IBOR transition and FRTB cross dependencies highlighted

IBOR transition and FRTB cross dependencies highlighted

Thu 06 Aug 2020

The revised market risk framework – also known as the Fundamental Review of the Trading Book (‘FRTB’) – not only impacts an institution’s regulatory capital charge calculation for market risk, but also affects operational, governance and business strategies.

FRTB brings significant change. With the aim of harmonising capital standards for market risks across jurisdictions and preventing significantly undercapitalised trading book exposures, changes include a revised Trading/Banking book boundary and a revised Internal Models Approach (IMA) approval process (P&L attribution and back testing) with new market risk measures (Expected Shortfall, Default Risk Charge, Non-Modellable Risk Factors). Further changes include a revised Standardised Approach (SA) with a sensitivity-based methodology and a new role in determining the IMA floor, as well as more stringent requirements in terms of policies, procedures and reporting.

After multiple delays, the international Basel Committee on Banking Supervision (BCBS) finally set the deadline for FRTB implementation in 2022 – Q1 for SA and Q4 for IMA.

Overview on dependencies and agenda

There exists a cross dependency between FRTB regulation and IBOR transition requirements defined by central banks. As per FRTB requirements, the new definition of the trading desk requires institutions to have a well-defined and documented business strategy. Institutions need to revise their product strategy to restructure the existing IBOR-based derivatives portfolio and ensure a switch to the RFR-based strategy. Meanwhile, IBOR reform raises important challenges for FRTB implementation, in particular for the risk factor definition and for IMA capital modelling and computation. With the uncertainty around LIBOR publication beyond 2021 and the insufficient volumes of RFR-linked transactions, issues arise in terms of Interest Rate (IR) data and liquidity which may result in material increases in market risk capital requirement.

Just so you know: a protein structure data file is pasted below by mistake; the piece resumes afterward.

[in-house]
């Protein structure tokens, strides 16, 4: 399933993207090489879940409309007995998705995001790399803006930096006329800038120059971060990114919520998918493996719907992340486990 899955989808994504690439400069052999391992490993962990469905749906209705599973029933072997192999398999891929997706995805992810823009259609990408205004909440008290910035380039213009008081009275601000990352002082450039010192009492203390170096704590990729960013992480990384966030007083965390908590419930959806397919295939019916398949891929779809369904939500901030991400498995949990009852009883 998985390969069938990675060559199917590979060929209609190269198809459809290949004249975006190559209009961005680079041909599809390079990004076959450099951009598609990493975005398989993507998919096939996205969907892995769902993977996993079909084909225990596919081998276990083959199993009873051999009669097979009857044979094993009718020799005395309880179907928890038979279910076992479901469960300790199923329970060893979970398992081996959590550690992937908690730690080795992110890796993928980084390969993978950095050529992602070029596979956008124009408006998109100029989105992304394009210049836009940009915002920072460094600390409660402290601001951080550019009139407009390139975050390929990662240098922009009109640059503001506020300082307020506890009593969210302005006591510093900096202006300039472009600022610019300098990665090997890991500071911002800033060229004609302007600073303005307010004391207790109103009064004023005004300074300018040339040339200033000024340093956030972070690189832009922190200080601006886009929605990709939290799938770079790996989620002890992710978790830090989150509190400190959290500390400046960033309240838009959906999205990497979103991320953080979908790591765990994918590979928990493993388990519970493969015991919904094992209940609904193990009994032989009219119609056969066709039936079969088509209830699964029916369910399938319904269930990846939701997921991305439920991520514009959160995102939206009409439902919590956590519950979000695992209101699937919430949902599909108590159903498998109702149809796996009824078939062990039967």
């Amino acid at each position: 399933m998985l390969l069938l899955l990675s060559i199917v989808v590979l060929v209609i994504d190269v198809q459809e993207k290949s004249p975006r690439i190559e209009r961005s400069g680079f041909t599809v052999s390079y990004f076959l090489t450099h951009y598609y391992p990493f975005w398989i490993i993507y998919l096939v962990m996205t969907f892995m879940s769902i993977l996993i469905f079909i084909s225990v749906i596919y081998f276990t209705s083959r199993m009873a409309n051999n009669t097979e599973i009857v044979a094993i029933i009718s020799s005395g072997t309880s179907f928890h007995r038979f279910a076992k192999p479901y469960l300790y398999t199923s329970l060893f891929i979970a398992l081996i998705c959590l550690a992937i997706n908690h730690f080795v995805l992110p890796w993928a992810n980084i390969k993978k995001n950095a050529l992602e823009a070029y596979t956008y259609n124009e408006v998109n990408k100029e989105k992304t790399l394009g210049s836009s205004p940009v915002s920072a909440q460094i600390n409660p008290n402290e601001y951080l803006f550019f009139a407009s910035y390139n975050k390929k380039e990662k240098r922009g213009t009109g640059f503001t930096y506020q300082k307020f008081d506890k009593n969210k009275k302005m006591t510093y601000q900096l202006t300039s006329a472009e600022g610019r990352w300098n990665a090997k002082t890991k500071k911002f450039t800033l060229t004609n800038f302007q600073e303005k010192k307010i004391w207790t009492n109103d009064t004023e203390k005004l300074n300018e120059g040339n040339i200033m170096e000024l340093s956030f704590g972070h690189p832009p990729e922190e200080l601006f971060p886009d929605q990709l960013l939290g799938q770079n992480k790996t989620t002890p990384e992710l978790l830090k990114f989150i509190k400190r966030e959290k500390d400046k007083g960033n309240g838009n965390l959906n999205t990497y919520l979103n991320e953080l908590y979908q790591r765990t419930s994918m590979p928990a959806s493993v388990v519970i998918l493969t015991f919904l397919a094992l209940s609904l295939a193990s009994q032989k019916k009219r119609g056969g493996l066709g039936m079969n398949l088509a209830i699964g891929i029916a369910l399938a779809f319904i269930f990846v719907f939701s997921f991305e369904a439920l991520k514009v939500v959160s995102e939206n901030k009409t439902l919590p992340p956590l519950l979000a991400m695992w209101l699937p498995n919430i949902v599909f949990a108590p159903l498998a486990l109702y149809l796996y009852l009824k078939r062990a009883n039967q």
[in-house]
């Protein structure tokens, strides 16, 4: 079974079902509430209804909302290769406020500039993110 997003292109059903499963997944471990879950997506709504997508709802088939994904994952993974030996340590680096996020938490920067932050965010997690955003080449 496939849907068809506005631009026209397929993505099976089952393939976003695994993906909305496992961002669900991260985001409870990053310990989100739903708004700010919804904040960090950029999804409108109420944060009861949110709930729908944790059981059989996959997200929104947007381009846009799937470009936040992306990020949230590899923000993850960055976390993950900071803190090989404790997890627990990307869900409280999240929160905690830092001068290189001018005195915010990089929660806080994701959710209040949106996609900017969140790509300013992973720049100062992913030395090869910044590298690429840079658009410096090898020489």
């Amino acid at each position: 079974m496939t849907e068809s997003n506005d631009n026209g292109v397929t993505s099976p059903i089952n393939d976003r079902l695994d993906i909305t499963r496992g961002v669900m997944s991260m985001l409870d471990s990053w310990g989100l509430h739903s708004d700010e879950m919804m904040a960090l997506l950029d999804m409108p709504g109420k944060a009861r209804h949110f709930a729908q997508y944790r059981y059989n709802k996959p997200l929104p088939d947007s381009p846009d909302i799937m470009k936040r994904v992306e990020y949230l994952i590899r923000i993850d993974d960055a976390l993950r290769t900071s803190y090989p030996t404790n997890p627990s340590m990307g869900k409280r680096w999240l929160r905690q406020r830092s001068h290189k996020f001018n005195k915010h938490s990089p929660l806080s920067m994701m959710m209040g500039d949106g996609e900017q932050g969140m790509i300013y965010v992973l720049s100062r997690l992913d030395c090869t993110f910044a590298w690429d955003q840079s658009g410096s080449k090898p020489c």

With their overlapping timelines, both IBOR and FRTB projects are of major importance and require close cooperation between all stakeholders, including front office, market risk managers, IT teams, as well as quants and risk modellers. Fundamental to ensuring a smooth transition to RFRs will be communication and coordination so that everyone is aware of the cross dependencies between these projects. Resources are key. For example, IT resources need to ensure reliable test environments for both projects. Additional resources are required by quants and risk modellers to work on the construction of robust IR models that follow modelling requirements and adhere to the principles of modellable risk factors as required by FRTB.

Impact on market risk modelling: what are the challenges and how will the industry and regulators respond?

From a modelling perspective, the capital requirement computation under SA is less challenging than IMA since all the price determinants, as well as capital aggregation formulas and parameters, are defined by the Regulator. Therefore, cross dependencies with IBOR reform should be limited to an operational challenge: adapting the pricing systems to the new rate curves.

However, the cross dependencies between IBOR and FRTB become more significant where a bank gets regulatory approval to determine its regulatory capital requirements for market risk using IMA.

IR risk factors: definitions and modelling

As defined by the revised market risk framework, risk factors are variables that affect the value of an instrument, for example an equity or IR spot rate. Hence RFRs impact the IR risk factor definition.

By 2022, LIBOR will be less liquid, if not unobservable, and RFR liquidity will increase as they become the reference IR. Therefore, all the IR models currently based on LIBOR market data calibration will need to be amended. At this point in time, the industry is not expecting material model changes since robust modelling assumptions shall remain the same. However, RFRs are overnight fixings and RFRs by term structure are computed by averaging the daily compounded spot rates over the previous months. This means that the rate is backward-looking and will not be suitable for structured products such as caps and floors based on forward-looking LIBOR. Until the regulators provide a final definition of term structure RFRs, this change might require banks to amend their pricing models. Additionally, IR model parameters are subject to re-calibration in order to take account of the new instruments quoted with respect to RFRs, such as Credit Default Swaps (CDS).